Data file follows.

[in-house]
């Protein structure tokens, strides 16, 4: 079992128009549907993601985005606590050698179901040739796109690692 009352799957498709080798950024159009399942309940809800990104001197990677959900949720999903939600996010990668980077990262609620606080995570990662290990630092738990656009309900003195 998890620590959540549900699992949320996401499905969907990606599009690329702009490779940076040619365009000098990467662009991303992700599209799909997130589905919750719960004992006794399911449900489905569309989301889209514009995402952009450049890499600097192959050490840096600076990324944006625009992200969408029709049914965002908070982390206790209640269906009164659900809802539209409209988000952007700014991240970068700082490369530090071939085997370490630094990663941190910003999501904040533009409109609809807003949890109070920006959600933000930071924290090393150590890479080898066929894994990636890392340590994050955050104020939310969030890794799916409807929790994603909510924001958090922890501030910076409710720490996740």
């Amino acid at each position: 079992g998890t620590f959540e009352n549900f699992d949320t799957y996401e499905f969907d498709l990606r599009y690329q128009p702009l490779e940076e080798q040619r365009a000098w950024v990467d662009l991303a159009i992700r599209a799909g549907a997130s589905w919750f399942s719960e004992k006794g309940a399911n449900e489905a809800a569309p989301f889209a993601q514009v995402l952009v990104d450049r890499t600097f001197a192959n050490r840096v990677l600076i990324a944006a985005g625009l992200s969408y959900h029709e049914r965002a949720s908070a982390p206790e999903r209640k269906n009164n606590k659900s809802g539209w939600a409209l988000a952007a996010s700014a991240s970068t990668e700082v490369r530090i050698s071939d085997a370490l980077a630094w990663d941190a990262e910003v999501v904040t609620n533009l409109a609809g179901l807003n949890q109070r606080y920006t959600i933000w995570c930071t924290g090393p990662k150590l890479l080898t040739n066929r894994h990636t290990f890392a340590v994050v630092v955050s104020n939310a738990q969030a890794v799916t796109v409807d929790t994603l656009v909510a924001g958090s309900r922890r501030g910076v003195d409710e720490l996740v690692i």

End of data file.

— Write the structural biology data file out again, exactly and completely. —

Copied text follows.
[in-house]
């Protein structure tokens, strides 16, 4: 079992128009549907993601985005606590050698179901040739796109690692 009352799957498709080798950024159009399942309940809800990104001197990677959900949720999903939600996010990668980077990262609620606080995570990662290990630092738990656009309900003195 998890620590959540549900699992949320996401499905969907990606599009690329702009490779940076040619365009000098990467662009991303992700599209799909997130589905919750719960004992006794399911449900489905569309989301889209514009995402952009450049890499600097192959050490840096600076990324944006625009992200969408029709049914965002908070982390206790209640269906009164659900809802539209409209988000952007700014991240970068700082490369530090071939085997370490630094990663941190910003999501904040533009409109609809807003949890109070920006959600933000930071924290090393150590890479080898066929894994990636890392340590994050955050104020939310969030890794799916409807929790994603909510924001958090922890501030910076409710720490996740």
């Amino acid at each position: 079992g998890t620590f959540e009352n549900f699992d949320t799957y996401e499905f969907d498709l990606r599009y690329q128009p702009l490779e940076e080798q040619r365009a000098w950024v990467d662009l991303a159009i992700r599209a799909g549907a997130s589905w919750f399942s719960e004992k006794g309940a399911n449900e489905a809800a569309p989301f889209a993601q514009v995402l952009v990104d450049r890499t600097f001197a192959n050490r840096v990677l600076i990324a944006a985005g625009l992200s969408y959900h029709e049914r965002a949720s908070a982390p206790e999903r209640k269906n009164n606590k659900s809802g539209w939600a409209l988000a952007a996010s700014a991240s970068t990668e700082v490369r530090i050698s071939d085997a370490l980077a630094w990663d941190a990262e910003v999501v904040t609620n533009l409109a609809g179901l807003n949890q109070r606080y920006t959600i933000w995570c930071t924290g090393p990662k150590l890479l080898t040739n066929r894994h990636t290990f890392a340590v994050v630092v955050s104020n939310a738990q969030a890794v799916t796109v409807d929790t994603l656009v909510a924001g958090s309900r922890r501030g910076v003195d409710e720490l996740v690692i």